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Johann Sebastian BACH (1685-1750)
Cantatas - Volume 37
Gott soll allein mein Herze haben, BWV169 (1726) [23:03]
Vergnügte Ruh, beliebte Seelenlust, BWV170 (1726) [23:11]
Geist und Seele wird verwirret, BWV35 (1726) [25:56]
Bekennen will ich seinen Namen, BWV200 (ca.1742) [4:04]
Robin Blaze (alto)
Bach Collegium Japan/Masaaki Suzuki
rec. September 2006, Kobe Shoin Women’s University Chapel, Japan (BWV 35, 169, 200); August 2005, St Crucis Church, Erfurt, Germany (BWV 170)
BIS SACD1621 [77:21]

Masaaki Suzuki’s Bach Cantata series is over the halfway mark, but if the 60 CD tally of other sets is anything to go by there is still a long way to go before we need to worry about cut-price boxes. Casual purchasers may be put off a little by the idea of a collection of solo cantatas, but this set contains some of the richest jewels of J.S. Bach’s sacred cantatas, and the performances are second to none.
Gott soll allein mein Herze haben, BWV169 in fact does have one final four-part vocal chorale, and purists will be interested to hear that in this case it is taken one voice to a part. These solo works further elude the arguments over the size of Bach’s original choir however, and so shall I. Robin Blaze has been a part of the team of soloists for this ongoing series from the start, and his pure tones, richly expressive and unencumbered by affectations or maddening mannerisms, make for a voice to which I can listen for a very long time indeed. BWV169 begins with a Sinfonia which will strike many listeners as familiar, as it was later arranged as part of the Harpsichord Concerto BWV1053.
Vergnügte Ruh, beliebte Seelenlust, BWV170 has what must be considered one of the most modern sounding movements of Bach’s cantatas; Wie jemmern mich doch die verkehrten Herzen. Extremely sparing, the organ plays a leading role, with the upper strings cut loose from an absent bass and continuo, painting brief, sketchy, minimal lines like a Paul Klee drawing, or a repeated fragment from something by Anton Webern. The magic of the entry of the subsequent recitative after over eight minutes of this psychological portrayal of suffering and lamentation is a real tingle, and the ‘happy ending’ aria Mir ekelt mehr zu leben is a joyous affirmation of Bach’s humanity in all of its complexity and, yes, arguably even in its occasionally lush banality.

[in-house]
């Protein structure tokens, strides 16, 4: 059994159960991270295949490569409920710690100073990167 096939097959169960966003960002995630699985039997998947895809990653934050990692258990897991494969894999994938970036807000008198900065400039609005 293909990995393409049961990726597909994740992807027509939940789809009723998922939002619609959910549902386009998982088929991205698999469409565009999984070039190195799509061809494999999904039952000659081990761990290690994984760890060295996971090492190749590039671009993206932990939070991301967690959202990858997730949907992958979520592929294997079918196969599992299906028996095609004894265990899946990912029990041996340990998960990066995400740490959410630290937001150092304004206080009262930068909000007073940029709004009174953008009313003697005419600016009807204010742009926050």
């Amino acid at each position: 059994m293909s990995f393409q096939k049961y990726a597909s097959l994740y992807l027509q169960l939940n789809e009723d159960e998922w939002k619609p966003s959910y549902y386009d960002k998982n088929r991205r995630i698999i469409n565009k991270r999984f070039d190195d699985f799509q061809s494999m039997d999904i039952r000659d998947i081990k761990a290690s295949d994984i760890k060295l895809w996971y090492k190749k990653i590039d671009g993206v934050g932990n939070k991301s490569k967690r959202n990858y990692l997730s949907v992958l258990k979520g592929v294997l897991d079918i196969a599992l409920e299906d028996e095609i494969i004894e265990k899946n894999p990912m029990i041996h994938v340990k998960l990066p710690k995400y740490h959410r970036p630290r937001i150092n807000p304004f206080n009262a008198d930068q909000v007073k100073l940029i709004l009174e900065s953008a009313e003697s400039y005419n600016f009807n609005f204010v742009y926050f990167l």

Geist und Seele wird verwirret, BWV35 was presented to Bach’s Leipzig congregation six weeks after BWV170, and again has a leading role for the organist, in all cases here played admirably by Masaaki Suzuki himself. One of my reasons for an interest in this cantata is the comparison which can be made with another recent SACD recording, that with Sigiswald Kuijken on the Accent label. I certainly prefer the balance of the organ in the BIS recording, which remains firmly behind the rest of the ensemble, despite its solo character. Kuijken has his portativo wheeled to the front on the Accent recording, which works for the instrumental numbers, but gets in the way seriously when accompanying the voice. As far as voices go, Petra Noskaiová for Kuijken is very good, but a female alto always presents a different picture to that of a male one, and the tensions and expressive emphases come from a different place. As a question of taste, I come down on the side of Robin Blaze, if only for the sometimes almost choirboy purity in his voice – Noskaiová does have the edge when it comes to clarity when following the text. I also prefer Suzuki’s greater liveliness in the opening Concerto and the Sinfonia of the second part, and he shaves off around half a minute from Kuijken’s versions. Suzuki also seems to have more fun with the music. Take the wit you hear in the bouncy interpretation of Gott hat alles wohlgemacht on this new recording, and you soon find Suzuki makes Kuijken sound far too serious.
I had never heard Bekennen will ich seinen Namen, BWV200 before, and it is a little gem. Not in fact a cantata, it is a solo aria which seems to have lost its original context. It was discovered only in 1924 and published in 1935, and makes for a touching conclusion to this set.      
I have only one real criticism of this recording, and that is the tuning of the organ in parts of BWV 169. Have a listen to track 5, the aria Stirb in mir, and with the best will in the world I can only say that it is more than somewhat flat in relationship to the rest of the orchestra. This is a great shame, as this is one of the highlights of the entire cantata canon, let alone this disc. I know that we’re not talking about the kind of equal temperament which prevents us shoehorning something like a Steinway into any historically informed performance, but this is not what I mean. I’ve had other people listen to this track and they all agree, even my girlfriend, who is a fan of BonJovi and other heavy rock music. To anyone with any kind of relative pitch sensitivity it has to be something which jars, especially when everything else is so gorgeously produced.
The SACD recording is a rich cornucopia of spaciousness and transparency, well up to BIS’s usual high standards, and those of this cantata series. Most certainly recommended, but while they are still working on the set, perhaps I could put in for a re-take of the bits in BWV169 which, slowly but surely, made all of my teeth fall out one by one?
Dominy Clements
Bach Cantata series on BIS review page


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